Book Review: The R Book, Second Edition (2013)

The first edition of The R Book by Michael J. Crawley was an ambitious work, but managed to be slightly rubbish due to the atrocious typographical layout of the original book. The good news is that the new 2nd edition, released in 2013, has a substantially improved layout that makes the book far more useful as a general reference. This is important, since the book is meant as an accessible reference for non-statisticians to many of the powerful data manipulation and statistical techniques available in R, particularly for biologists and researchers in similar fields. With this new edition you’re no longer forced to flounder through the pages one by one searching for the snippet of content that will help you carry out some test. Up to now, the only way to make the 1st edition marginally useful was to seek out one of the pdf versions floating around the nether regions of the web so that you could use the search function to find content. I really wanted the original book to be more usable, because it’s chock full of all sorts of helpful information about reading data, reorganizing data, running statistical tests, interpreting R’s output, and making (basic) figures. Now that Wiley and Sons has presumably fired the original editor and layout people responsible for the 1st edition due to their massive incompetence, the 2nd edition allows The R Book to actually achieve that goal of being a handy reference. It might finally be one of the first books you pluck off your shelf when you need to figure out how to do something with R.

A major challenge with the first edition of The R Book was finding the section you needed. The 1st edition had a table of contents that was 1 page long (seriously?), while the 2nd edition now has 15 additional pages of Detailed Contents with all of the subsections laid out so that you have some chance of quickly finding the section covering the operations you want to carry out. The index at the end has been expanded by another 10 pages, and has been worked over to include what seem to me like more useful descriptors and references to commonly used functions. Including little things like a reference to abline(0,1) for adding a 45 degree line to a plot illustrate the improved level of thought put into this revision (plus those quotes around the h and v in the 1st edition weren’t really necessary).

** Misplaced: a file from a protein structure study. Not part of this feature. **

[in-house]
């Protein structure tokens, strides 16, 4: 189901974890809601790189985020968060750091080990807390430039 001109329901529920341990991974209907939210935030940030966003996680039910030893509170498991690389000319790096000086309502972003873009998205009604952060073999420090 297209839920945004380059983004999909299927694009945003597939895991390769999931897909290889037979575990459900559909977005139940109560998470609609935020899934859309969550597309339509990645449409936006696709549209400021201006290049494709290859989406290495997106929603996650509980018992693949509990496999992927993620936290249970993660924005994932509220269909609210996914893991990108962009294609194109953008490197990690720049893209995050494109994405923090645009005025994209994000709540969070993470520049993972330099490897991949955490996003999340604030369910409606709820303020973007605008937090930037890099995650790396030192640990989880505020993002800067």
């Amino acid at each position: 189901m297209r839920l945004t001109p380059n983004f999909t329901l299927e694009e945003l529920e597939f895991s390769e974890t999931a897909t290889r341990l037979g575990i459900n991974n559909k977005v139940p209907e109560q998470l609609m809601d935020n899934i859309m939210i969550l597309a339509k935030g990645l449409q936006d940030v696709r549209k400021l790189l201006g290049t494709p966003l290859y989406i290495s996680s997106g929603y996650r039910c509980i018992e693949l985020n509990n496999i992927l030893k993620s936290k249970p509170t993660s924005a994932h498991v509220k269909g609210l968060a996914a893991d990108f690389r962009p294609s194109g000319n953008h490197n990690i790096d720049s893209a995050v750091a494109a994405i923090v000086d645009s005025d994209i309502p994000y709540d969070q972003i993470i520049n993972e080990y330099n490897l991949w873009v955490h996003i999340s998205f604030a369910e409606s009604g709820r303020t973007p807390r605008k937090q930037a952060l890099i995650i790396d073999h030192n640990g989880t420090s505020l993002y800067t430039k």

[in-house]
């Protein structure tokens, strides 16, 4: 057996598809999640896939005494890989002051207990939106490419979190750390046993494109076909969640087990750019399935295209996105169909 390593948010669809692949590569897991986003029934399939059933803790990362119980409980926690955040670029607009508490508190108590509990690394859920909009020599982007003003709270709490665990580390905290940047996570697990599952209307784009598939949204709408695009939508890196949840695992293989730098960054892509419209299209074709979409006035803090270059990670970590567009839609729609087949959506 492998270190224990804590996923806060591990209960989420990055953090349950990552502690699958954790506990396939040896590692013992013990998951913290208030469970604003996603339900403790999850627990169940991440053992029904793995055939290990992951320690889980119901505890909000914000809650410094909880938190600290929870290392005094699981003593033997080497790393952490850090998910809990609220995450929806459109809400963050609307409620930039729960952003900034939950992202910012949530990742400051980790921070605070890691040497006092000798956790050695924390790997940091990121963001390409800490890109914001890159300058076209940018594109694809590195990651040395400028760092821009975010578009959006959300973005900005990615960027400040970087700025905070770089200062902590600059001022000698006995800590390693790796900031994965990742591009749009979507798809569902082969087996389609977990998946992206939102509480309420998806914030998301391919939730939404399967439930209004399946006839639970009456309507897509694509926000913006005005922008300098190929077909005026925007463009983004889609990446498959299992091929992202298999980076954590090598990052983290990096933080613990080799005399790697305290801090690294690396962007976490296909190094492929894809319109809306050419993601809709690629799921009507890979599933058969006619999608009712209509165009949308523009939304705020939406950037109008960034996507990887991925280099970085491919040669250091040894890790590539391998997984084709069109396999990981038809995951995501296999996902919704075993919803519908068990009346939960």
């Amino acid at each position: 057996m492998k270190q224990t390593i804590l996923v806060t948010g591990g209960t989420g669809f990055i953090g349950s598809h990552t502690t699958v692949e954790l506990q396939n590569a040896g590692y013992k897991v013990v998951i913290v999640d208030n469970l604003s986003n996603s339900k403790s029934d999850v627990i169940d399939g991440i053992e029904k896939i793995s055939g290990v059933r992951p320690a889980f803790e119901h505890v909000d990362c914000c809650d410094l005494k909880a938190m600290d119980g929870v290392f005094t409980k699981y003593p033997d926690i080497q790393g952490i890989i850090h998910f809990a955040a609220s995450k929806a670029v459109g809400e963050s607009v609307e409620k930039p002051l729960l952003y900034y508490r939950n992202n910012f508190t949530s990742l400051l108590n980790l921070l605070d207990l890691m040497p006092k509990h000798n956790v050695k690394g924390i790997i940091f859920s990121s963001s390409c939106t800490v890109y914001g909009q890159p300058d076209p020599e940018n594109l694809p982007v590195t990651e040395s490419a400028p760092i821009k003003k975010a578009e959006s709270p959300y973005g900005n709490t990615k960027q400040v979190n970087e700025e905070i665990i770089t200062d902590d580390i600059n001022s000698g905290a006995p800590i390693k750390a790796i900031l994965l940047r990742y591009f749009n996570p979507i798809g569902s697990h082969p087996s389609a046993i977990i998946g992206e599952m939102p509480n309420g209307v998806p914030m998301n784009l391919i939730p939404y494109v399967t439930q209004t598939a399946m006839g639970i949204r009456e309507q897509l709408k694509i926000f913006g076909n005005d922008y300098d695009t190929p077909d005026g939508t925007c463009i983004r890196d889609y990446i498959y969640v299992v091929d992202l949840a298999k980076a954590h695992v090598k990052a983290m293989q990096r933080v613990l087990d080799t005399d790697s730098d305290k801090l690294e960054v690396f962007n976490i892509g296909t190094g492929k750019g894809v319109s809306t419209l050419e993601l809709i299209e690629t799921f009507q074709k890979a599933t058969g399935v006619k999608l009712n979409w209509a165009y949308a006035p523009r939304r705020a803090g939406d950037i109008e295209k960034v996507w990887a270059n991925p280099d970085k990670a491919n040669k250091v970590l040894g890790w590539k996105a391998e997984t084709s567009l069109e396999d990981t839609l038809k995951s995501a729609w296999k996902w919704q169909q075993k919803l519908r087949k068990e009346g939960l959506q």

1st edition index

1st edition index

2nd edition index.

2nd edition index.

In the main body of the book, the most important and visually pleasing change is the use of fixed-width fonts for the snippets of code the user is meant to type in at the R command prompt. The original version used proportional width fonts and had no spaces between operators for the user-typed code, making the code hard to read. This was always a puzzling choice, since the printed output from R displayed in the book did use a fixed-width font. The 2nd edition now has those spaces inserted so that the user-typed code is far more readable, particularly for neophytes. In addition, the 2nd edition now uses colors to differentiate the user-typed commands and the R-generated output. User-typed commands are shown in red, and R’s responses are shown in blue.

1st edition user-typed code and R-generated output.

1st edition user-typed code and R-generated output.

The 2nd edition's improved typesetting and coloring.

The 2nd edition’s improved typography and coloring. As a biologist, I’m strangely comforted by examples that use things like crop yields, clay, and sand, instead of the “income” or “widgets” found in most statistics texts.